This issue comes up in my running club a lot. There are slower runners who just can't get over the fact that we celebrate the victories of our faster runners on a regular basis. I'm sorry, but that's just the way it is. I know I'm never going to be a sub-3:00 marathoner, and probably not even a sub 3:30. Instead of being annoyed about the people who are that fast, I push myself to be the best runner that I can be and I happily support our faster runners when they do amazing things.

I wish everyone could be that way, but I think people have gotten so caught up in the "everyone's a winner" mentality that they have a hard time accepting when someone else is actually better at something than they are. Yes, you got a medal for finishing that marathon, but this is not a preschool soccer league. That medal doesn't put you on the same level as the winner!

Jawn said...

In our; "there are no outs in t-ball, each inning will go until every kid gets an at-bat, & nobody will get cut from the football team" society - too many people are afraid to mention the words "winners" & "losers" anymore.

I was debating this with a friend months ago. We both participated in the same marathon. He jogged/walked/took pictures/cramped/puked his way to a 5:40something. I was in the 3:20s. He was showing me all the pictures he took along the way (him with some volunteers, him posing with pedestrians, etc). I said something like; "geez, no wonder it took you so long." He went off, saying how his medal looked exactly like mine, how I wasn't any better than him because I was faster, etc. etc. I didn't mean to make him angry, I just said what I was thinking out loud.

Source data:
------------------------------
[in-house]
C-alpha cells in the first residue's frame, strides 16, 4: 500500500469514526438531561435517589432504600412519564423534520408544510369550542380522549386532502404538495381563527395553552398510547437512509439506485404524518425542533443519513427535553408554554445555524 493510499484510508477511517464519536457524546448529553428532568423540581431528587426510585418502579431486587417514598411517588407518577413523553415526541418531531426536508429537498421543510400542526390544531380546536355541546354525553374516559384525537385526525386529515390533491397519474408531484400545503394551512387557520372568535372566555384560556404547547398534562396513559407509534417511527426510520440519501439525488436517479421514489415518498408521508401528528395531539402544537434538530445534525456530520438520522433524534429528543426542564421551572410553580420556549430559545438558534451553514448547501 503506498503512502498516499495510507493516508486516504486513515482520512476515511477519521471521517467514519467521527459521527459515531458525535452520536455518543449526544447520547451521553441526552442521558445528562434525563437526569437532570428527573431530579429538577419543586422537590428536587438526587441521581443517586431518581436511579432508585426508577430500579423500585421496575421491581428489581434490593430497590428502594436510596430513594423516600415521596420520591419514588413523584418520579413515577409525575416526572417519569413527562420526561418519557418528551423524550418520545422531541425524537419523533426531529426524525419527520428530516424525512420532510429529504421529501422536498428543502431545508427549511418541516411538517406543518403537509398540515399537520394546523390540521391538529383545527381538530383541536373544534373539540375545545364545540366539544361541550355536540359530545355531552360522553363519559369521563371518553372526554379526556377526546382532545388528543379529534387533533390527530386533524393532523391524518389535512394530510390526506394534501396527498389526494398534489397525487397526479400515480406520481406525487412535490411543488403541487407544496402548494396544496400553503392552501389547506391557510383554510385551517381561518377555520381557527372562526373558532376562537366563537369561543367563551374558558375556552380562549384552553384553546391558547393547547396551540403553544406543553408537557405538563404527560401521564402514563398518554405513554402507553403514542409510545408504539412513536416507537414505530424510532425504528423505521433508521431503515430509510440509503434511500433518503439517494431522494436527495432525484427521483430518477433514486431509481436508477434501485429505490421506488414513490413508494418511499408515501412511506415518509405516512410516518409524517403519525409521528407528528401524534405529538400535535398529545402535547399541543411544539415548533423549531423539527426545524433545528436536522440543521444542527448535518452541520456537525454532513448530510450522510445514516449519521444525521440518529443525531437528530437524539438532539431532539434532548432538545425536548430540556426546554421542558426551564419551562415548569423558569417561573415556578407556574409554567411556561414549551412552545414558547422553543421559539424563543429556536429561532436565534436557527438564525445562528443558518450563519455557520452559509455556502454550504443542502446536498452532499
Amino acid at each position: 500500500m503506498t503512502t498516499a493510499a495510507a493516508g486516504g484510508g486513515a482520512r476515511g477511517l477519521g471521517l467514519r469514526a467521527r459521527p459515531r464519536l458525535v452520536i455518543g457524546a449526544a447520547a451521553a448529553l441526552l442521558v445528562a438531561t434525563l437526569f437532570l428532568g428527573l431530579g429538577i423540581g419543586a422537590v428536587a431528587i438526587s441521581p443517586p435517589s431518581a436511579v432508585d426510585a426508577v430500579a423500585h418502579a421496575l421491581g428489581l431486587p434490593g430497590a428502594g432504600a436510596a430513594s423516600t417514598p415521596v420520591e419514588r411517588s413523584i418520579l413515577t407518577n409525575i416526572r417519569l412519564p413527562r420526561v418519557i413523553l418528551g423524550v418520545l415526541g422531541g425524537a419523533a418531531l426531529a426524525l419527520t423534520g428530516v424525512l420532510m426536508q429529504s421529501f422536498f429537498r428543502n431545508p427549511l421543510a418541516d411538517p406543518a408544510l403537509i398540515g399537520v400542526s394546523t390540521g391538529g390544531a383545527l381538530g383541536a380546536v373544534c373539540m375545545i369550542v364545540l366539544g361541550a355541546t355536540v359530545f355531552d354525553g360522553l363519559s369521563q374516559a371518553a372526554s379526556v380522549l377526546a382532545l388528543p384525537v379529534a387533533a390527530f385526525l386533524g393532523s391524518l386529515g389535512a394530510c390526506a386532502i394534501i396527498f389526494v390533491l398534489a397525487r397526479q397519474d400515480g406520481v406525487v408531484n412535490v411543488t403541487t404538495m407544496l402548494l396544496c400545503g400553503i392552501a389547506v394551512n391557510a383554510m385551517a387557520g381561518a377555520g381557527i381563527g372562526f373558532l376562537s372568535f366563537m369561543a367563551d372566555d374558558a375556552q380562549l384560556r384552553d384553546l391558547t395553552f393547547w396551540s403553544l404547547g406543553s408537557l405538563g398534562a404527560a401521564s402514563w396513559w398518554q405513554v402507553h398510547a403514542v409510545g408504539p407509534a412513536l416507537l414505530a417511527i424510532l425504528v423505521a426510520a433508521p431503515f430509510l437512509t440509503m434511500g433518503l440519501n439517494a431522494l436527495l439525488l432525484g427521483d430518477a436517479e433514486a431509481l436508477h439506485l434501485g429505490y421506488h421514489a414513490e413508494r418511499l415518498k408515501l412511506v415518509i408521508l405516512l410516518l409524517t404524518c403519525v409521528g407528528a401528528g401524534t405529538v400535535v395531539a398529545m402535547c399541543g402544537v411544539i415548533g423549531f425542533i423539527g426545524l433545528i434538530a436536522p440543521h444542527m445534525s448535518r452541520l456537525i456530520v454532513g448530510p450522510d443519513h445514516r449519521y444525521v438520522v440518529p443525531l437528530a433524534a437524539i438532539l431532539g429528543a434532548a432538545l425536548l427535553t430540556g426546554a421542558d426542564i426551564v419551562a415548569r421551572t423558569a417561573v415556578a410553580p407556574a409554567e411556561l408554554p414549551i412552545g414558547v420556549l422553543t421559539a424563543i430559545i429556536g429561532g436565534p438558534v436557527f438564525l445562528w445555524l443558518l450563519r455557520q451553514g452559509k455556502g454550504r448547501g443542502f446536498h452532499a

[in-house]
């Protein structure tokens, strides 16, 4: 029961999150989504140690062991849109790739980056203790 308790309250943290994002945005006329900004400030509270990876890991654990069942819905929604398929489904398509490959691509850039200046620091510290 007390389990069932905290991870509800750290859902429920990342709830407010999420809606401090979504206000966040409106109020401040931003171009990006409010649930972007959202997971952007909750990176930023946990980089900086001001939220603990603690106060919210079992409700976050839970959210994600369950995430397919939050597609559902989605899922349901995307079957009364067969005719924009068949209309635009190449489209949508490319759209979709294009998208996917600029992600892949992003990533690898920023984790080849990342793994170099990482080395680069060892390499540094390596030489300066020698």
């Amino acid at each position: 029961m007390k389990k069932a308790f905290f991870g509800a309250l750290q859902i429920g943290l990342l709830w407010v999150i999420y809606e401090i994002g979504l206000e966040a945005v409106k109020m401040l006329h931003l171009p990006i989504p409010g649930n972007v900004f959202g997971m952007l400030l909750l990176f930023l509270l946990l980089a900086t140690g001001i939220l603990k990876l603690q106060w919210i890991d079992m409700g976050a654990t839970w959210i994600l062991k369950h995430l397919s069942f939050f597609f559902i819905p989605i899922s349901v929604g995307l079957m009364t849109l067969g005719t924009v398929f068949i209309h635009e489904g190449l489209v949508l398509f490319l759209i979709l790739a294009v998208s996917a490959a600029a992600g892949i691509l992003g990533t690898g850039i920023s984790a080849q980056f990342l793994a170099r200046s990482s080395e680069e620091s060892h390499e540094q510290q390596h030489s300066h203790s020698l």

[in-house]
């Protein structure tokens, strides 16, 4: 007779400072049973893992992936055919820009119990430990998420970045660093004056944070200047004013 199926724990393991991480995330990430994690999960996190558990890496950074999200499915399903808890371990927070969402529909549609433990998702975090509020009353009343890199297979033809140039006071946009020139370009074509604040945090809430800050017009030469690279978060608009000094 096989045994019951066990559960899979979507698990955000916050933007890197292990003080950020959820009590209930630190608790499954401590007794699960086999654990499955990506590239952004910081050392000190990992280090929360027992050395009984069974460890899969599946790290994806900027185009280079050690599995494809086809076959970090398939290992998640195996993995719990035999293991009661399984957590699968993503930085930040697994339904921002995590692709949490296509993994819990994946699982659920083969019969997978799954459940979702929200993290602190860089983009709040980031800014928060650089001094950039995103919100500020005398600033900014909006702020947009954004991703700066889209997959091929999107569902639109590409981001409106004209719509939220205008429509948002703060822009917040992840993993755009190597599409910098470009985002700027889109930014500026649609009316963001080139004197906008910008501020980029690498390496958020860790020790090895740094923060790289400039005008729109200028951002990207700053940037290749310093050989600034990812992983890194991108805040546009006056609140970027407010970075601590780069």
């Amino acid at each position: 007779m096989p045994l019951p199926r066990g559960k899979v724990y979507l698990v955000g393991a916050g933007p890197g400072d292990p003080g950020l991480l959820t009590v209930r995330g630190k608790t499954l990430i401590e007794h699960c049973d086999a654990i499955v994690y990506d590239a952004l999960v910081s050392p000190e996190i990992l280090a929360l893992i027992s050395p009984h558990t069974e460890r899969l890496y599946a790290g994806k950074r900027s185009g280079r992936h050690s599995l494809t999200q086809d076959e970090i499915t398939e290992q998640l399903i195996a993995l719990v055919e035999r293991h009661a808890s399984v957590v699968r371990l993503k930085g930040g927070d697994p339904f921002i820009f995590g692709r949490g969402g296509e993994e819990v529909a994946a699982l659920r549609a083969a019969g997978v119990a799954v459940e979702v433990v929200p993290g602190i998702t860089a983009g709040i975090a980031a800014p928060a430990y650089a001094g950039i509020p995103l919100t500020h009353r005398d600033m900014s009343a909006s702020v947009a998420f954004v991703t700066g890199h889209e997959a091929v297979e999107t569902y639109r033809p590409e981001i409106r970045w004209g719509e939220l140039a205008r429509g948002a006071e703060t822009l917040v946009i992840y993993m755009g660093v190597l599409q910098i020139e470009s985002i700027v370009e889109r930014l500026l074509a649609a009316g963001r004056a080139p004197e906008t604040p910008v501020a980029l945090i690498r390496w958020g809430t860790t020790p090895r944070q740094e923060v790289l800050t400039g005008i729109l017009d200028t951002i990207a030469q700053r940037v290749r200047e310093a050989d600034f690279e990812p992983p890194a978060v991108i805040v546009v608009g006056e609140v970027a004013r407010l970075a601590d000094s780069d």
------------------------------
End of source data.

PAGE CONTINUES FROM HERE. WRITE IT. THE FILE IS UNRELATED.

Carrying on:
So many slow marathoners argue that a 6hr marathon is a lot harder than a 3hr marathon because you are out on your feet twice as long, etc. To them I say, "bullsh*t!" First off, pretty much anybody can walk a marathon. A friend of mine who is overweight & never exercises, recently walked 20 miles in 3 consecutive days for a Cancer Fundraiser. Try running 20 miles in under 2:30 3 days in a row.

Next, I once jogged/walked a marathon while I was injured. I already had my flight & hotel booked, so I figured I would just take it easy & gut it out. My goal was just not to go over 5hrs. I finished in 4:54 on a very difficult course (Valley of Fire in Overton, NV). My PR is 3:05, so having completed practically a 5hr & 3hr race, I feel I am somewhat qualified on this subject. The 3hr'ish race is A LOT more difficult than the 5hr race.

I rarely (if ever) post comments online like this, just because I do not want to offend anybody, & in all honesty - I think it's great that so many people are out walking marathons now! I wish both my parents would get out & start walking 6-7hr marathons. I think it would be fabulous!

My lousy 2¢ anyway...

Jaki said...

I think some people say that kind of stuff in order to make people feel inspired, but it is unfortunately also defeating to another group of people. Obviously it can be determined whether or not someone is a better runner than someone else, although I don't necessarily consider speed the only measurable quality. Form and endurance could also count. I'm on the lower end of all of these. I try my damnedest and that's great for me, but are there runners better than me? Shit yes, of course! Why would I continue to run if there weren't people who were better than me- role models who show me that I can do/be better than my current running self? It's necessary in life that we encounter those who are better than us, so that we might have something greater to strive for. Excuse any grammatical errors, I'm tired.